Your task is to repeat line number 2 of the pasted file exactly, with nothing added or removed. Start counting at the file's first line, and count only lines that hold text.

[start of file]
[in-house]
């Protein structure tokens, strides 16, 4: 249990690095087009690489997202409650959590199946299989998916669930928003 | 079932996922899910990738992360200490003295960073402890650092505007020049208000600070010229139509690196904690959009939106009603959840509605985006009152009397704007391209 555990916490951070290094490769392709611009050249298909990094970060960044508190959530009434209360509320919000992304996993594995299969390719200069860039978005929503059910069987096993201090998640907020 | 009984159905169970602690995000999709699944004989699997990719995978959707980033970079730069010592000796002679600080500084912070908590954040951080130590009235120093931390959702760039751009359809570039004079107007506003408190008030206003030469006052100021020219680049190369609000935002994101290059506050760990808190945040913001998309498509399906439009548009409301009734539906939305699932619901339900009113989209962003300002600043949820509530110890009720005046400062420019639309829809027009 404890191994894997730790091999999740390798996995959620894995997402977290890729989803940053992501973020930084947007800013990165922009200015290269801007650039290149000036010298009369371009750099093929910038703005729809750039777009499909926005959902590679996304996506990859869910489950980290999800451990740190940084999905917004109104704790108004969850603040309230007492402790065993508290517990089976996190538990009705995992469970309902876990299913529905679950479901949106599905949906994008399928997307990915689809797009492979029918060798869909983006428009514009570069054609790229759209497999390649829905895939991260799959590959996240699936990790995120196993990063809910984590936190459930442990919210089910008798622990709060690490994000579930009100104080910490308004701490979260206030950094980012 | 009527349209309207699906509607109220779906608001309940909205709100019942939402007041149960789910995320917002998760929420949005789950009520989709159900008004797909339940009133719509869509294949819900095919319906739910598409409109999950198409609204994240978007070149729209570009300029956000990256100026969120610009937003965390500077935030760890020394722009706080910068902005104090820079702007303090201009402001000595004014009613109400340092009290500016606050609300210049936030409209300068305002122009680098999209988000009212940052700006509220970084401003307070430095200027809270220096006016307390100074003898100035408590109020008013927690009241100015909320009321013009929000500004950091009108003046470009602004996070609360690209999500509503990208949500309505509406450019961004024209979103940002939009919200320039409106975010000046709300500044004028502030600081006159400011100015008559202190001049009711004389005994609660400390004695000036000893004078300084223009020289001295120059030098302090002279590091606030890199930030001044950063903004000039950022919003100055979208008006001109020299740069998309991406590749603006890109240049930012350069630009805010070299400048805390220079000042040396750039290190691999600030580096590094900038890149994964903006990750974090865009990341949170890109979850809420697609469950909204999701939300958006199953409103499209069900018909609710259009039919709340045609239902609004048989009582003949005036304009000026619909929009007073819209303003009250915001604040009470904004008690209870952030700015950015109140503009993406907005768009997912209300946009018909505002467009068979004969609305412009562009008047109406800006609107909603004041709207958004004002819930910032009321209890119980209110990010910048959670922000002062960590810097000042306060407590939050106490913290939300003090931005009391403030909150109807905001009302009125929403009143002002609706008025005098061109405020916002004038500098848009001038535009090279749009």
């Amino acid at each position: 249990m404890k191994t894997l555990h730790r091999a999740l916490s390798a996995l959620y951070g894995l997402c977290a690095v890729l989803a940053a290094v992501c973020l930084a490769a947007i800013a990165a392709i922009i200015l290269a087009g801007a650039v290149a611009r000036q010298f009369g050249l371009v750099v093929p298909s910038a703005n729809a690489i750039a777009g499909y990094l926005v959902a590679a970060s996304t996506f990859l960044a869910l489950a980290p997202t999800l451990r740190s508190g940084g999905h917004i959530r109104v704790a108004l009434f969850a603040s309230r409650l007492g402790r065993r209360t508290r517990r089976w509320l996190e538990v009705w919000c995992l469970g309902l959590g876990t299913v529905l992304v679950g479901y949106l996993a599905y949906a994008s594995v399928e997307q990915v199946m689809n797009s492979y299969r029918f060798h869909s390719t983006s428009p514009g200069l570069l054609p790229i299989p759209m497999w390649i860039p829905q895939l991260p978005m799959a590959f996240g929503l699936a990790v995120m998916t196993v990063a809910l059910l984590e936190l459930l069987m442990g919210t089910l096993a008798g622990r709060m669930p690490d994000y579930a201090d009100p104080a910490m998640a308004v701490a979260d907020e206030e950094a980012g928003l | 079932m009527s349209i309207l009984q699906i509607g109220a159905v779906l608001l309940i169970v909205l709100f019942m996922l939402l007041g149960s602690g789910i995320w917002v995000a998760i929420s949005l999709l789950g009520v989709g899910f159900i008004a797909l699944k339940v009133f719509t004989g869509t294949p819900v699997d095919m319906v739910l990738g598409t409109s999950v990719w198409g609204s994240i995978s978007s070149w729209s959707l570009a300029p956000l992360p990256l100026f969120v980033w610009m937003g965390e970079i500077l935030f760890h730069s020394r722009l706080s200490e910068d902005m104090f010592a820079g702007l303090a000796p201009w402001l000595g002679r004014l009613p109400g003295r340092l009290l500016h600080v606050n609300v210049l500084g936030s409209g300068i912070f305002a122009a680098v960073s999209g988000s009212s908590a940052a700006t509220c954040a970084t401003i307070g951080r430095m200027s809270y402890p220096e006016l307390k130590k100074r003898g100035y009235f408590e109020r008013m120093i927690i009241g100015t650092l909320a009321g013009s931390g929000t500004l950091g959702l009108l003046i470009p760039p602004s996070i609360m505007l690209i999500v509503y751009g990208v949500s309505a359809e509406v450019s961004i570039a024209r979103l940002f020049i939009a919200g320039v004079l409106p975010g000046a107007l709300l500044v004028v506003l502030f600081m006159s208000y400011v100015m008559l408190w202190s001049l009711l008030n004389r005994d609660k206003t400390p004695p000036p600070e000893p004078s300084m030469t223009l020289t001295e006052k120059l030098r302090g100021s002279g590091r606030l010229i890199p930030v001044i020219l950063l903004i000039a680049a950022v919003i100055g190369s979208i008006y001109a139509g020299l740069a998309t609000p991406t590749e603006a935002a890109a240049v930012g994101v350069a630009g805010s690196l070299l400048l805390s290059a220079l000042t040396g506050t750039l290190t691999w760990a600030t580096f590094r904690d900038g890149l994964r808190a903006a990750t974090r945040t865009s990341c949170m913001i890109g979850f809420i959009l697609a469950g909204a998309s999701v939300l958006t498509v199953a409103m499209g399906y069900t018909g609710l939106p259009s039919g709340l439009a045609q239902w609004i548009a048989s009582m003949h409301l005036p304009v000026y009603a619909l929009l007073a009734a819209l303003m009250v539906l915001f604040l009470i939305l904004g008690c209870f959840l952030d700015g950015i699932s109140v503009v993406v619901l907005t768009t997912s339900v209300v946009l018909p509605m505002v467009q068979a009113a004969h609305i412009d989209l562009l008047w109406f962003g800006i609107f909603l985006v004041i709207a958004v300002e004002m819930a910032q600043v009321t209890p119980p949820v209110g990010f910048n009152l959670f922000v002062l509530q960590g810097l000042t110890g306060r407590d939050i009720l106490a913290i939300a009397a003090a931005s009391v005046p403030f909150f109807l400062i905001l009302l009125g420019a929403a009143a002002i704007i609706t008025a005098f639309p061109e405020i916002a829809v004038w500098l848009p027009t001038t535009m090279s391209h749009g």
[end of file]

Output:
């Protein structure tokens, strides 16, 4: 249990690095087009690489997202409650959590199946299989998916669930928003 | 079932996922899910990738992360200490003295960073402890650092505007020049208000600070010229139509690196904690959009939106009603959840509605985006009152009397704007391209 555990916490951070290094490769392709611009050249298909990094970060960044508190959530009434209360509320919000992304996993594995299969390719200069860039978005929503059910069987096993201090998640907020 | 009984159905169970602690995000999709699944004989699997990719995978959707980033970079730069010592000796002679600080500084912070908590954040951080130590009235120093931390959702760039751009359809570039004079107007506003408190008030206003030469006052100021020219680049190369609000935002994101290059506050760990808190945040913001998309498509399906439009548009409301009734539906939305699932619901339900009113989209962003300002600043949820509530110890009720005046400062420019639309829809027009 404890191994894997730790091999999740390798996995959620894995997402977290890729989803940053992501973020930084947007800013990165922009200015290269801007650039290149000036010298009369371009750099093929910038703005729809750039777009499909926005959902590679996304996506990859869910489950980290999800451990740190940084999905917004109104704790108004969850603040309230007492402790065993508290517990089976996190538990009705995992469970309902876990299913529905679950479901949106599905949906994008399928997307990915689809797009492979029918060798869909983006428009514009570069054609790229759209497999390649829905895939991260799959590959996240699936990790995120196993990063809910984590936190459930442990919210089910008798622990709060690490994000579930009100104080910490308004701490979260206030950094980012 | 009527349209309207699906509607109220779906608001309940909205709100019942939402007041149960789910995320917002998760929420949005789950009520989709159900008004797909339940009133719509869509294949819900095919319906739910598409409109999950198409609204994240978007070149729209570009300029956000990256100026969120610009937003965390500077935030760890020394722009706080910068902005104090820079702007303090201009402001000595004014009613109400340092009290500016606050609300210049936030409209300068305002122009680098999209988000009212940052700006509220970084401003307070430095200027809270220096006016307390100074003898100035408590109020008013927690009241100015909320009321013009929000500004950091009108003046470009602004996070609360690209999500509503990208949500309505509406450019961004024209979103940002939009919200320039409106975010000046709300500044004028502030600081006159400011100015008559202190001049009711004389005994609660400390004695000036000893004078300084223009020289001295120059030098302090002279590091606030890199930030001044950063903004000039950022919003100055979208008006001109020299740069998309991406590749603006890109240049930012350069630009805010070299400048805390220079000042040396750039290190691999600030580096590094900038890149994964903006990750974090865009990341949170890109979850809420697609469950909204999701939300958006199953409103499209069900018909609710259009039919709340045609239902609004048989009582003949005036304009000026619909929009007073819209303003009250915001604040009470904004008690209870952030700015950015109140503009993406907005768009997912209300946009018909505002467009068979004969609305412009562009008047109406800006609107909603004041709207958004004002819930910032009321209890119980209110990010910048959670922000002062960590810097000042306060407590939050106490913290939300003090931005009391403030909150109807905001009302009125929403009143002002609706008025005098061109405020916002004038500098848009001038535009090279749009």